When trying to embed changes or new mindsets and behaviors, organizations tend to focus on following a particular methodology rather than clearly defining the underlying behaviors that will deliver the sustainable behavioral change and align the thought processes that drive the behaviors—whether their intent is to continuously improve safety or overall risk management or achieve a sustainable growth and improvement trajectory.
The key role of leadership teams is not to deliver results. It is to inspire and own the organizational culture that delivers the expected results. If culture is owned by HR, it is doomed to be another thing leaders have to do on top of their day job. Business leadership teams must oversee defining and managing organizational culture and have HR coach the capability of leaders to cast the right leadership shadow by role modeling the right behaviors, rewarding the right behaviors in their teams, and providing clarity on expectations around behaviors for all leaders and employees.
The most challenging part of any performance-improvement implementation is the identification of key behavioral indicators (KBIs). The purpose of this book is to assist with that challenge and make “behaviors” easier to understand and identify.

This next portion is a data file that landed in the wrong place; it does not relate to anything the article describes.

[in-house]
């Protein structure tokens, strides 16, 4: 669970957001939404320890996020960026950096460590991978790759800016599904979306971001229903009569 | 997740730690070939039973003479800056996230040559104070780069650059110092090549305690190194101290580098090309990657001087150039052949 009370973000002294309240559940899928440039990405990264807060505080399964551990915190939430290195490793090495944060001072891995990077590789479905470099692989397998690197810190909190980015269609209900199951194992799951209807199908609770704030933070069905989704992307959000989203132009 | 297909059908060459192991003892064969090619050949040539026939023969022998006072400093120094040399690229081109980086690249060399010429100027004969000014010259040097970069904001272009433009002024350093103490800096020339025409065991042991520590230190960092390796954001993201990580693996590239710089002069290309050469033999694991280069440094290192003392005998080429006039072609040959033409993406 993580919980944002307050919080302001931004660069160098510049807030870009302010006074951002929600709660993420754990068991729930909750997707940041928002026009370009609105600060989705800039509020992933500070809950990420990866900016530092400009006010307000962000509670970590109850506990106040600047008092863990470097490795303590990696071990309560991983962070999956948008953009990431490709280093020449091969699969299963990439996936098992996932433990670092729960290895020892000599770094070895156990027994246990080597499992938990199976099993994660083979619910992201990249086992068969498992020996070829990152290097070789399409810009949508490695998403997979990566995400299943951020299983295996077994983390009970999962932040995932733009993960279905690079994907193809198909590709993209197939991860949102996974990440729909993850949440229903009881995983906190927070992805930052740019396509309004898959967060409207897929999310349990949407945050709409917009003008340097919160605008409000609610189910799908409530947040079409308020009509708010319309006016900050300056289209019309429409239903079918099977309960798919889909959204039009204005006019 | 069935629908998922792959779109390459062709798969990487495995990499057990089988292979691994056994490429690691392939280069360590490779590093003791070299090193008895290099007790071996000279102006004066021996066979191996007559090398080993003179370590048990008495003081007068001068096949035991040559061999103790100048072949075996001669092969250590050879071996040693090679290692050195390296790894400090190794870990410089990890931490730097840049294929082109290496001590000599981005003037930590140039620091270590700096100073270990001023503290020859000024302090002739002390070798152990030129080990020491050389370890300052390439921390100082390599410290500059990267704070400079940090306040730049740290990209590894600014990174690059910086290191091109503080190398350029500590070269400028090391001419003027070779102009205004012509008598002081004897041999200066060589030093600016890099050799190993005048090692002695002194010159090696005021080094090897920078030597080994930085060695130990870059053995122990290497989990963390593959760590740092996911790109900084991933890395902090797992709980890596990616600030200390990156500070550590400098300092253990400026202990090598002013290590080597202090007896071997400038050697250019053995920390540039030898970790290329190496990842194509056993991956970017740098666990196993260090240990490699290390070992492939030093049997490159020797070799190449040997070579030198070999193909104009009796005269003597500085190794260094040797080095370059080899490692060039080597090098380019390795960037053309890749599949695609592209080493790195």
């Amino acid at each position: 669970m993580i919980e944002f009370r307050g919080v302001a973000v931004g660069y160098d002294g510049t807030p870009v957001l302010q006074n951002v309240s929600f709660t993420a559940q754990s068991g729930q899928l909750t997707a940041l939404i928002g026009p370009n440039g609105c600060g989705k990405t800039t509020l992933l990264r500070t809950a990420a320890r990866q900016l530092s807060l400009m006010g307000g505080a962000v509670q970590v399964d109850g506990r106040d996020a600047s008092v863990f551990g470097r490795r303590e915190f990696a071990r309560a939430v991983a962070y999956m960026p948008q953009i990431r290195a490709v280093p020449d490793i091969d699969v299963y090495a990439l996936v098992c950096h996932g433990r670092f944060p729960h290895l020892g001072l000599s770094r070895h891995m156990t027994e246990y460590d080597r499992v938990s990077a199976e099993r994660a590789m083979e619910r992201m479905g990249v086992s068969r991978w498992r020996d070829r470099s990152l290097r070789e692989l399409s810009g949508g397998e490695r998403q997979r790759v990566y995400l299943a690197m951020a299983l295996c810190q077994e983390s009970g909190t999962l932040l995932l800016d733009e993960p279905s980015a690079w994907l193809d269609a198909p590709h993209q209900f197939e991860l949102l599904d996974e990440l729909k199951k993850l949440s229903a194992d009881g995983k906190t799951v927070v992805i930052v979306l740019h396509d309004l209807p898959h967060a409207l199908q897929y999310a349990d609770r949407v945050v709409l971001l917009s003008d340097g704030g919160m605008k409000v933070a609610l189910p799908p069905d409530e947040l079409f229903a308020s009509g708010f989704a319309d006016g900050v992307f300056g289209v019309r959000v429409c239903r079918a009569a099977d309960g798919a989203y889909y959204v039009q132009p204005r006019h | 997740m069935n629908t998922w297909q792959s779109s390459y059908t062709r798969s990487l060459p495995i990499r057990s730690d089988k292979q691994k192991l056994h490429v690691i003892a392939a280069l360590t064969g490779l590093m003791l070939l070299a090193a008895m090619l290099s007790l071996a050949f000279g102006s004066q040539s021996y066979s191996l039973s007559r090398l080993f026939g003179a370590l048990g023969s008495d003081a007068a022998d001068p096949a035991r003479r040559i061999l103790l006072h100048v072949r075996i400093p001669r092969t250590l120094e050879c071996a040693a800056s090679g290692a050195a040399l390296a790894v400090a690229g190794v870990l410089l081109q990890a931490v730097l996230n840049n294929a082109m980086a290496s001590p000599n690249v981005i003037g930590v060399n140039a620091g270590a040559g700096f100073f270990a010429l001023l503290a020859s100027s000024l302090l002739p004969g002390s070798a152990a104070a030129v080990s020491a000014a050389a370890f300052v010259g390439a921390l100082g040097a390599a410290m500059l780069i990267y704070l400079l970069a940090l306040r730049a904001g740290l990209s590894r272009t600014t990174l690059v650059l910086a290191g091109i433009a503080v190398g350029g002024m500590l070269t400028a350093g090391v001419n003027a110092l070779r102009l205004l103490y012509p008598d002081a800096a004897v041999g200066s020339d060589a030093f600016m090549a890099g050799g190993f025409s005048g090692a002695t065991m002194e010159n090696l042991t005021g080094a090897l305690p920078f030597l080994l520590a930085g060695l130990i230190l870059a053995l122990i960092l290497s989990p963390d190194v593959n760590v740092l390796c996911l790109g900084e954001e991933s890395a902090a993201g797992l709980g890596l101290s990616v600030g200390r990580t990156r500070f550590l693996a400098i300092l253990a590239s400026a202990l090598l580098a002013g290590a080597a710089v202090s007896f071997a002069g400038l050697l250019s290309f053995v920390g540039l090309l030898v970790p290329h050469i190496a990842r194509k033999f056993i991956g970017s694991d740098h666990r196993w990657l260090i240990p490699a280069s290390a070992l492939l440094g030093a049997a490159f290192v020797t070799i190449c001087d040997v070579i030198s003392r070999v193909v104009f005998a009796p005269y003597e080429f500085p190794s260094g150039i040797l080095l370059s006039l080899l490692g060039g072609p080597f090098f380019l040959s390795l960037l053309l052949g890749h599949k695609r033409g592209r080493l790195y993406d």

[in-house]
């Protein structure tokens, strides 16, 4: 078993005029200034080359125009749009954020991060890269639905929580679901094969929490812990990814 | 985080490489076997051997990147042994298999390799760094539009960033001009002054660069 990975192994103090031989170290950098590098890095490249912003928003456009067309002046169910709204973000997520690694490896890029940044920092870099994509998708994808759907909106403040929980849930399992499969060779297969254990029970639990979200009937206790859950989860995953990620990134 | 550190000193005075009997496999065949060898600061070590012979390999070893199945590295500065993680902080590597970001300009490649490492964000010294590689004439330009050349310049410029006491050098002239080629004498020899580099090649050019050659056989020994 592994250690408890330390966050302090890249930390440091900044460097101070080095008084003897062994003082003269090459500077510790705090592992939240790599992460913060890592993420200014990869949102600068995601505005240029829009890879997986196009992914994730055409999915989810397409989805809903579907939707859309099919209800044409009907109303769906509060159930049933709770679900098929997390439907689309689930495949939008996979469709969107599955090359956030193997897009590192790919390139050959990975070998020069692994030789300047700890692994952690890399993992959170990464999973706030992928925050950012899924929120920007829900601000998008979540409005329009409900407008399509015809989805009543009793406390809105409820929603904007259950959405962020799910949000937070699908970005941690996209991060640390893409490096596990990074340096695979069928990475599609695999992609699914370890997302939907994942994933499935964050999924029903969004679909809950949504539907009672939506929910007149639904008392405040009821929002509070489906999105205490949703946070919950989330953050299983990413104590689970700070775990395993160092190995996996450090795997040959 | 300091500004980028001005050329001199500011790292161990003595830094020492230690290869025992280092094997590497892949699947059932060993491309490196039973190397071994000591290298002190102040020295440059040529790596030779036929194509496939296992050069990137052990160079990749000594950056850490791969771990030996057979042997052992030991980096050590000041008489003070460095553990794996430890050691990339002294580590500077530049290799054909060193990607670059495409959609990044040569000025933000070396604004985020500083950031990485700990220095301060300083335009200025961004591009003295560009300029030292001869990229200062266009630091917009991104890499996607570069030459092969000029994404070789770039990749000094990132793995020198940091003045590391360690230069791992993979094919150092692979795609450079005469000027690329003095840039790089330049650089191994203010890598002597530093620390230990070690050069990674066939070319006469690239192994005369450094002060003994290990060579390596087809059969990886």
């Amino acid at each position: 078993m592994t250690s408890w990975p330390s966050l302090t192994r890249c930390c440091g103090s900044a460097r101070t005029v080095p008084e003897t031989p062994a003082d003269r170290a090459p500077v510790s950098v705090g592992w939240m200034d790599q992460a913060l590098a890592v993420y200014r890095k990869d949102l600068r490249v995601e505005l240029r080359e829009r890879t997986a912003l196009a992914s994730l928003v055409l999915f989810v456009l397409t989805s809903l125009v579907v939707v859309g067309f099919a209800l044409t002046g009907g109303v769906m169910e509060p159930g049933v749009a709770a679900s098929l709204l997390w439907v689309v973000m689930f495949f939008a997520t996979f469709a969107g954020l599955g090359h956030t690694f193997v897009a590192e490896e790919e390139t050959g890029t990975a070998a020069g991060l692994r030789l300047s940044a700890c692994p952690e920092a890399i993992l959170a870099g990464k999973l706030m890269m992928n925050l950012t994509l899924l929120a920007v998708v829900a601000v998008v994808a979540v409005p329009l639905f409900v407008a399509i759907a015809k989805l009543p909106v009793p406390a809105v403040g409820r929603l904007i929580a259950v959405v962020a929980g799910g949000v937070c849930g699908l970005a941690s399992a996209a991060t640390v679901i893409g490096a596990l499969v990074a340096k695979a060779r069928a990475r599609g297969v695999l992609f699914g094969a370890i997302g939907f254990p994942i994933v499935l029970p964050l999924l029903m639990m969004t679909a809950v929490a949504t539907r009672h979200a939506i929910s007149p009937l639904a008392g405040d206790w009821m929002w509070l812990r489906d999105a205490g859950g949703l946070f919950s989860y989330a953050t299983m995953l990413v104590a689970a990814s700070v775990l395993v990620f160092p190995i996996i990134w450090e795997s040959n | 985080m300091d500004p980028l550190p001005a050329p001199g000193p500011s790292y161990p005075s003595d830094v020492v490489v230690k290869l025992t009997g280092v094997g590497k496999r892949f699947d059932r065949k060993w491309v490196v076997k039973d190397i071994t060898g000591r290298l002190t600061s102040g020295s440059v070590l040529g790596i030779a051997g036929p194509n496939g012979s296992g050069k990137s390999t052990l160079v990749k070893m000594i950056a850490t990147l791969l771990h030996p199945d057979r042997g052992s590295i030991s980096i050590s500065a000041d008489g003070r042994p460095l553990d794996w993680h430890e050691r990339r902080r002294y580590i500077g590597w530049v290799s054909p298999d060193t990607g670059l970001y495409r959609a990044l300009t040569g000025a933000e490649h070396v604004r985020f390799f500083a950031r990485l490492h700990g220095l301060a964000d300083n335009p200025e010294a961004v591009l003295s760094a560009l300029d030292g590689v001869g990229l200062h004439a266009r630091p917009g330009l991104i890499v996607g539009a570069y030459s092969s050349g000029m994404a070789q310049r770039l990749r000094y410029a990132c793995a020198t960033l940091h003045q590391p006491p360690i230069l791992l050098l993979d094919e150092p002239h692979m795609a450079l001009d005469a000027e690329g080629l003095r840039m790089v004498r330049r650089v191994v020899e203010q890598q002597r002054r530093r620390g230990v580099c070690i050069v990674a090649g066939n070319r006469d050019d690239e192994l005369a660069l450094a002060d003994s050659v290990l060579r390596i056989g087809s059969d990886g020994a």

The book defines and describes the importance of focusing on the behaviors necessary for sustainable change rather than focusing on the tools and methodology behind change management. It discusses multiple lenses of change including Lean, Six Sigma, Agile, Risk, and Customer Experience and also addresses the weaknesses of complying solely with the methodology and tools. It proposes a behavioral framework to suit each particular lens.
This book begins with reasons most continuous improvement programs fail to deliver the expected results. More importantly, it discusses embedding the newly described mindsets and capabilities into the business. The book concludes by providing leaders a roadmap and a coaching framework for how to align and embed their new behavioral framework at all levels, starting from the front-line worker up to the CEO.
Essentially, this book leads the reader through the process of understanding the concept of defining behaviors and the difference between them and tools/methodology. It introduces KBIs for leaders to define and drive the desired behaviors at all levels. This will increase the probability of sustainability for the improvement initiative by focusing on and maturing the behaviors these initiatives are trying to drive.
Black Dog Institute
About the Authors
- Review of CI program challenges
- Introduction to desired behaviors
- Change Management
- Agile Management
- Continuous Improvement—case study of CI in Financial Services
- Risk Behaviors
- Customer Experience
- Personality Types and Behaviors
- Internet of Things (IoT)
- Leadership Responsibility
- Roadmap for implementation
Appendices—Summary of behavior frameworks
- Behavioural Truths
- Continuous Improvement (Chapter 3—CI)
- Judgement (Chapter 4 Risk)
- Change Management (Chapter 5—Communication and Change Management)
- Customer Focus ( Chapter 6—Customer Focus and Customer Experience)
- Agile Management (Chapter 7)
- Safety (Chapter 8)
- Drive for results (Chapter 9—Leadership)